Fix Slow Surface Pro 4 or Surface Book Wi-Fi Problem

If you’ve been having some problems with slow Wi-fi on your Surface Book or Surface Pro 4, I have good news.

Microsoft knows about the slow Wi-Fi issue and is working on a patch for the problem. From the information available, it appears that it’s software-related problem related to MAC layer aggregation (AMSDU over AMPDU) and certain types of wireless access points. In other words, they’re saying it’s the access point, not the Surface or Windows 10, per se.

Like you care, you just want it to work, right? 😉

While the problem *should* only affect a small percentage of access points, a fair of people are complaining about it, so Microsoft has promised to resolve it with a update on their Microsoft Community Forum.

Slow Surface Pro 4 or Surface Book Wi-Fi: The Fix

Unfortunately we don’t know when the fix will be released but it should be pretty soon. In the meantime, you can try the following registry change to work around the problem.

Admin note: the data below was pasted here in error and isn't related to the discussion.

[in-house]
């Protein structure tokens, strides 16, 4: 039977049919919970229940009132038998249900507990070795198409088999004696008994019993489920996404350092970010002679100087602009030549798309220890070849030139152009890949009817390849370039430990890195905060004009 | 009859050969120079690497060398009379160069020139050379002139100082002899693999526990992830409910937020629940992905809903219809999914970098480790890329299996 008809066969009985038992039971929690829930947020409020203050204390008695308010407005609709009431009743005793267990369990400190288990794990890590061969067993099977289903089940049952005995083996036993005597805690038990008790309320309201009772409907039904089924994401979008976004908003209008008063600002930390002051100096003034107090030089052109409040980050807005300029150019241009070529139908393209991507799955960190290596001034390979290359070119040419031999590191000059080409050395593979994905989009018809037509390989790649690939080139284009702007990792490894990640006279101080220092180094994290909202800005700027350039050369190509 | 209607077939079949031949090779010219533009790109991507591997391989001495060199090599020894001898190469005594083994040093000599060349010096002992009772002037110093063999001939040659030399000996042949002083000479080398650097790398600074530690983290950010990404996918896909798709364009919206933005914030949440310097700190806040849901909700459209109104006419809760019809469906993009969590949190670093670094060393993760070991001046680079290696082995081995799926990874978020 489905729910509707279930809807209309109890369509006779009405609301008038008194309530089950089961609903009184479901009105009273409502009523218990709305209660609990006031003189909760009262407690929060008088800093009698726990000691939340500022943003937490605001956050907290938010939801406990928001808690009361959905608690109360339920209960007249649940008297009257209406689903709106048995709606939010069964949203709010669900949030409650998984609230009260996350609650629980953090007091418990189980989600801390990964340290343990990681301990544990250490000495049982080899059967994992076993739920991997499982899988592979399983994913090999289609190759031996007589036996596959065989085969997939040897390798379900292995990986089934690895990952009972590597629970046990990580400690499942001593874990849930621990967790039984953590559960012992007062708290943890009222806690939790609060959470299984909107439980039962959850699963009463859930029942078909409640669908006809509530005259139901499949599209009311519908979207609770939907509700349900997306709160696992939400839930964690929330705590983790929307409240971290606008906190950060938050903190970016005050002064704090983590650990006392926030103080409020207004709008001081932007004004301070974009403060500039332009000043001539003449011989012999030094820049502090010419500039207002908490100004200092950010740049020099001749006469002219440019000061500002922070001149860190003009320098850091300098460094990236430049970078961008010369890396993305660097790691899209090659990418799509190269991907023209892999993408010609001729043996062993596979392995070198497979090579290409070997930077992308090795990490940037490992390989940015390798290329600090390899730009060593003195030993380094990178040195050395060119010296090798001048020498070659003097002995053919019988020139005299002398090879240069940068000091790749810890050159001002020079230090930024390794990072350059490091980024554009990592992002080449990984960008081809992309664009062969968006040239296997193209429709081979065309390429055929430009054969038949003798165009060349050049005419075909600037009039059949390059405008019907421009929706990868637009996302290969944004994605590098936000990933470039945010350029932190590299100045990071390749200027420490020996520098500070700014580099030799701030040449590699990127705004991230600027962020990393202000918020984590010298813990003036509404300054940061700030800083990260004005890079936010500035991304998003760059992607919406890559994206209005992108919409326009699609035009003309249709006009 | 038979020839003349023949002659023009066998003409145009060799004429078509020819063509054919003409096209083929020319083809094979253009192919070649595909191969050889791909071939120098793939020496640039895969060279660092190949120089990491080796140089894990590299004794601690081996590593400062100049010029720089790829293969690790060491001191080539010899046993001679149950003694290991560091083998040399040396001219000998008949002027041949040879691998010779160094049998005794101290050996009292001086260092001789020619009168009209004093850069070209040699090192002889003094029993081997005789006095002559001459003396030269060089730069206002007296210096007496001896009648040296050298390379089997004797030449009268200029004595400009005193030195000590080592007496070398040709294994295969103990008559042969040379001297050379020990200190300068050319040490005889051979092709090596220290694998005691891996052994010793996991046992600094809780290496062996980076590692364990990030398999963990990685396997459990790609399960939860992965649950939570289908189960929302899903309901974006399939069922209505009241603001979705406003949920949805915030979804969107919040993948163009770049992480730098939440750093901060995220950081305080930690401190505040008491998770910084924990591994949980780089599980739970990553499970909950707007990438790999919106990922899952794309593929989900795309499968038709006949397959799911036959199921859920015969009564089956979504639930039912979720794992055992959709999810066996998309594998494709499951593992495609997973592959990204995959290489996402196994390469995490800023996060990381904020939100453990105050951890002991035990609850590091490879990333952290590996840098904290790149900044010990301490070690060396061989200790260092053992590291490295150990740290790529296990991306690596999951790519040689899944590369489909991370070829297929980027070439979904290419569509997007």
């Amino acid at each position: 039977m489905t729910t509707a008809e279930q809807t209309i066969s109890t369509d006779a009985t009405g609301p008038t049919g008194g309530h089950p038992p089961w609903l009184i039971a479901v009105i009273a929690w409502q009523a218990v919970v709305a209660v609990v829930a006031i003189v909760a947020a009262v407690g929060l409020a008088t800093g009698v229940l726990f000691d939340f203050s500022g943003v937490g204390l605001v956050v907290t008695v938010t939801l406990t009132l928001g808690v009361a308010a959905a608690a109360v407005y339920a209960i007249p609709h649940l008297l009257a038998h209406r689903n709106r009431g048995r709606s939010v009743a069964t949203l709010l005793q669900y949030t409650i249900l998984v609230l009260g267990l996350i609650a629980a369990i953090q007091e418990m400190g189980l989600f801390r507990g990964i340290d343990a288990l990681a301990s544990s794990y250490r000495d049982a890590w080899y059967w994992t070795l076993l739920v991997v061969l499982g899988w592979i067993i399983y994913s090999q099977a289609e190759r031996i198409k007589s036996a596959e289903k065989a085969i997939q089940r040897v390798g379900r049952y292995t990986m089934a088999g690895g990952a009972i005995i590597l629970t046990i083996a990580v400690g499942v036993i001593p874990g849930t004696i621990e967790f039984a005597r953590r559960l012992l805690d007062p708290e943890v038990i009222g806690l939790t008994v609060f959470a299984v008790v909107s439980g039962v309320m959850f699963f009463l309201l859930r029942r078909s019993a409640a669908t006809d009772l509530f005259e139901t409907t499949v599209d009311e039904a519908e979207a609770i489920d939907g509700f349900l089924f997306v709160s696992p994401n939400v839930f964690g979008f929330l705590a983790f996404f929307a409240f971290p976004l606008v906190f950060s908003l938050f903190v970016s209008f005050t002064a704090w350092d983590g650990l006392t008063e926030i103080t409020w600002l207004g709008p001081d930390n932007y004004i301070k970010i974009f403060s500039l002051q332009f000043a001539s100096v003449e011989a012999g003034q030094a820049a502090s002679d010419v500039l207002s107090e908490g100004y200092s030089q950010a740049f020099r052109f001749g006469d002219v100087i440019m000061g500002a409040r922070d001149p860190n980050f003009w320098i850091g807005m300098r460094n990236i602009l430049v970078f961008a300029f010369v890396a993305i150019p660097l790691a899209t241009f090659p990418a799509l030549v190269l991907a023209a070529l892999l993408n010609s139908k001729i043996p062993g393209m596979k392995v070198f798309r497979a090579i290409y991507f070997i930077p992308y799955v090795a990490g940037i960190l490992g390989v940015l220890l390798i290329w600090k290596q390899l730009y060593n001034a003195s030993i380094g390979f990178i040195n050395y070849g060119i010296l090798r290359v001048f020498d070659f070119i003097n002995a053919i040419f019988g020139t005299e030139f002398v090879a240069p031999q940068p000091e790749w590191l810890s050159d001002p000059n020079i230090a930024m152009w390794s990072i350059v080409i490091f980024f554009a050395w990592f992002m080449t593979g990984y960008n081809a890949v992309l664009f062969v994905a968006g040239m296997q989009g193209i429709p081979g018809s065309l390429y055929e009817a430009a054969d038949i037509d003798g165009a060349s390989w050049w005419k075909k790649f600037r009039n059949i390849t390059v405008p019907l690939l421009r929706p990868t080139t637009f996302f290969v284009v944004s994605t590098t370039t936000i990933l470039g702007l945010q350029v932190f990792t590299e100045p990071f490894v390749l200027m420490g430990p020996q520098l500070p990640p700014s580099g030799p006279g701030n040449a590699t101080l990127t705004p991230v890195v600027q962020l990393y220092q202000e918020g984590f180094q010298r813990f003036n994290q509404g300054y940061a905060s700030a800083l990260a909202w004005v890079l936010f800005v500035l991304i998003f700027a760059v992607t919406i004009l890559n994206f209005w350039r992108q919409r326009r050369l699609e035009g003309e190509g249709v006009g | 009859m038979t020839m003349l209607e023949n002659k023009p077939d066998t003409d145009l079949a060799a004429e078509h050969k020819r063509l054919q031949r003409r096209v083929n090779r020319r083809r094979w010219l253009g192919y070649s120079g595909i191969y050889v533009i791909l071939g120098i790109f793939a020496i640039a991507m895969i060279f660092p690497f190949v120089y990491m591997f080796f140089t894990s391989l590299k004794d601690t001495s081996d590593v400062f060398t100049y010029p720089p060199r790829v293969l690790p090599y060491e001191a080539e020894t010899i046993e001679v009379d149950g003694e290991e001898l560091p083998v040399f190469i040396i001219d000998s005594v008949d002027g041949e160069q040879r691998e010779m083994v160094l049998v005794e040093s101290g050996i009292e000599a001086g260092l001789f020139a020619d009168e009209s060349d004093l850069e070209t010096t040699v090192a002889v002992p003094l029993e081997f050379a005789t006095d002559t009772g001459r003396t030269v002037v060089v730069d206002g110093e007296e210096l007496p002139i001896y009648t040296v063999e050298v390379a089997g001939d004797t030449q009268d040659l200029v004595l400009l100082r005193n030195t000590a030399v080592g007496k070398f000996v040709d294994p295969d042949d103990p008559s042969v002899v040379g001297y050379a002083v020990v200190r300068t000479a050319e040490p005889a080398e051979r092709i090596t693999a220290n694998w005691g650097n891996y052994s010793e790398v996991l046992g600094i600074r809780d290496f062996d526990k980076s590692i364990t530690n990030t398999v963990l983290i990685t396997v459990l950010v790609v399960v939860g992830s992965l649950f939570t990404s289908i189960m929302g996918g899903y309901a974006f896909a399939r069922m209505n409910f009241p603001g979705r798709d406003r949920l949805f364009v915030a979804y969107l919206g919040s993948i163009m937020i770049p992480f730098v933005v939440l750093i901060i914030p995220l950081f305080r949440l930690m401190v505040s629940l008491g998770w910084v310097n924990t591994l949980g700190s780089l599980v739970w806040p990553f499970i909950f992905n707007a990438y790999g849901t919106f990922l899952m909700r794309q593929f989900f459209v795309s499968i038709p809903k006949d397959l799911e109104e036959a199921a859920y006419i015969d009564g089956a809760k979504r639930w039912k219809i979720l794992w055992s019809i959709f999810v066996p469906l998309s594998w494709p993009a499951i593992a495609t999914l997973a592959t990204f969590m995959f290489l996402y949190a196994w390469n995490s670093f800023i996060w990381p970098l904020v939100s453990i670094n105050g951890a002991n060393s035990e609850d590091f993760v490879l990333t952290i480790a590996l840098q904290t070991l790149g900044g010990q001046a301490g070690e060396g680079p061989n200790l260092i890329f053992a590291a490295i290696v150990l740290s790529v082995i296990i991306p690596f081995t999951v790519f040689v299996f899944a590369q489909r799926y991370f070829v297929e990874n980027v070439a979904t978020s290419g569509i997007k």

• Search for regedit and open it from the results.
  • Go to HKEY_LOCAL_MACHINE\SYSTEM\ControlSet001\Services\mrvlpcie8897
  • Find the entry for TXAMSDU, modify the value from 1 to 0 (Hex)
  • Save the change and restart your Surface

If your Surface Wi-Fi speed problem is stemming form the MAC aggregation issue, this should help but the real “fix” will be coming along as a Windows update in the near future. So, keep checking for new updates.


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5 Must-Do Things to Setup My New Surface Pro 4 or Surface Book

You just got your new Surface Pro 4 or Surface Book, you’ve turned it on, and paired the pen but now you start wondering “what’s the best way to setup my new Surface, so I don’t have problems down the road?”

OK, maybe you’re not wondering something that specific but you get the idea.